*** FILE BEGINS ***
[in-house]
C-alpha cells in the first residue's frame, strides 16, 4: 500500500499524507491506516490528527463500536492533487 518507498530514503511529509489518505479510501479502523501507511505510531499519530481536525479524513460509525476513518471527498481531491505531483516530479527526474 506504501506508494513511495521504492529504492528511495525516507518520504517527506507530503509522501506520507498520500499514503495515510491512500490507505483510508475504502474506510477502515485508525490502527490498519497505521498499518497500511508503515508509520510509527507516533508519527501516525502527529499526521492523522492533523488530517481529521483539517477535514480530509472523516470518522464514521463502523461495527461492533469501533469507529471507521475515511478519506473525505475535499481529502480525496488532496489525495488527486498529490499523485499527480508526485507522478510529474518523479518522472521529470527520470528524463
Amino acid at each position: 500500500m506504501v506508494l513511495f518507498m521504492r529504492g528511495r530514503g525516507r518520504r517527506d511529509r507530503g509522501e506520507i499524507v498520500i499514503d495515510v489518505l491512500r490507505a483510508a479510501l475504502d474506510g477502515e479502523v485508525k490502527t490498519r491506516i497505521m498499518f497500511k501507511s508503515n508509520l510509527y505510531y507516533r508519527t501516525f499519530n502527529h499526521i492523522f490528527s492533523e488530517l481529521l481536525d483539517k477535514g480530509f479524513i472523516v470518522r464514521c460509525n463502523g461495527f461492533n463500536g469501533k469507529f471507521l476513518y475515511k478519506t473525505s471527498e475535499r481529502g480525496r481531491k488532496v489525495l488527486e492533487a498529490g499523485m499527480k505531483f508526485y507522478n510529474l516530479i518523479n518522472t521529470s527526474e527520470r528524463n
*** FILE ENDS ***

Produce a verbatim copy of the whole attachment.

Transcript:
[in-house]
C-alpha cells in the first residue's frame, strides 16, 4: 500500500499524507491506516490528527463500536492533487 518507498530514503511529509489518505479510501479502523501507511505510531499519530481536525479524513460509525476513518471527498481531491505531483516530479527526474 506504501506508494513511495521504492529504492528511495525516507518520504517527506507530503509522501506520507498520500499514503495515510491512500490507505483510508475504502474506510477502515485508525490502527490498519497505521498499518497500511508503515508509520510509527507516533508519527501516525502527529499526521492523522492533523488530517481529521483539517477535514480530509472523516470518522464514521463502523461495527461492533469501533469507529471507521475515511478519506473525505475535499481529502480525496488532496489525495488527486498529490499523485499527480508526485507522478510529474518523479518522472521529470527520470528524463
Amino acid at each position: 500500500m506504501v506508494l513511495f518507498m521504492r529504492g528511495r530514503g525516507r518520504r517527506d511529509r507530503g509522501e506520507i499524507v498520500i499514503d495515510v489518505l491512500r490507505a483510508a479510501l475504502d474506510g477502515e479502523v485508525k490502527t490498519r491506516i497505521m498499518f497500511k501507511s508503515n508509520l510509527y505510531y507516533r508519527t501516525f499519530n502527529h499526521i492523522f490528527s492533523e488530517l481529521l481536525d483539517k477535514g480530509f479524513i472523516v470518522r464514521c460509525n463502523g461495527f461492533n463500536g469501533k469507529f471507521l476513518y475515511k478519506t473525505s471527498e475535499r481529502g480525496r481531491k488532496v489525495l488527486e492533487a498529490g499523485m499527480k505531483f508526485y507522478n510529474l516530479i518523479n518522472t521529470s527526474e527520470r528524463n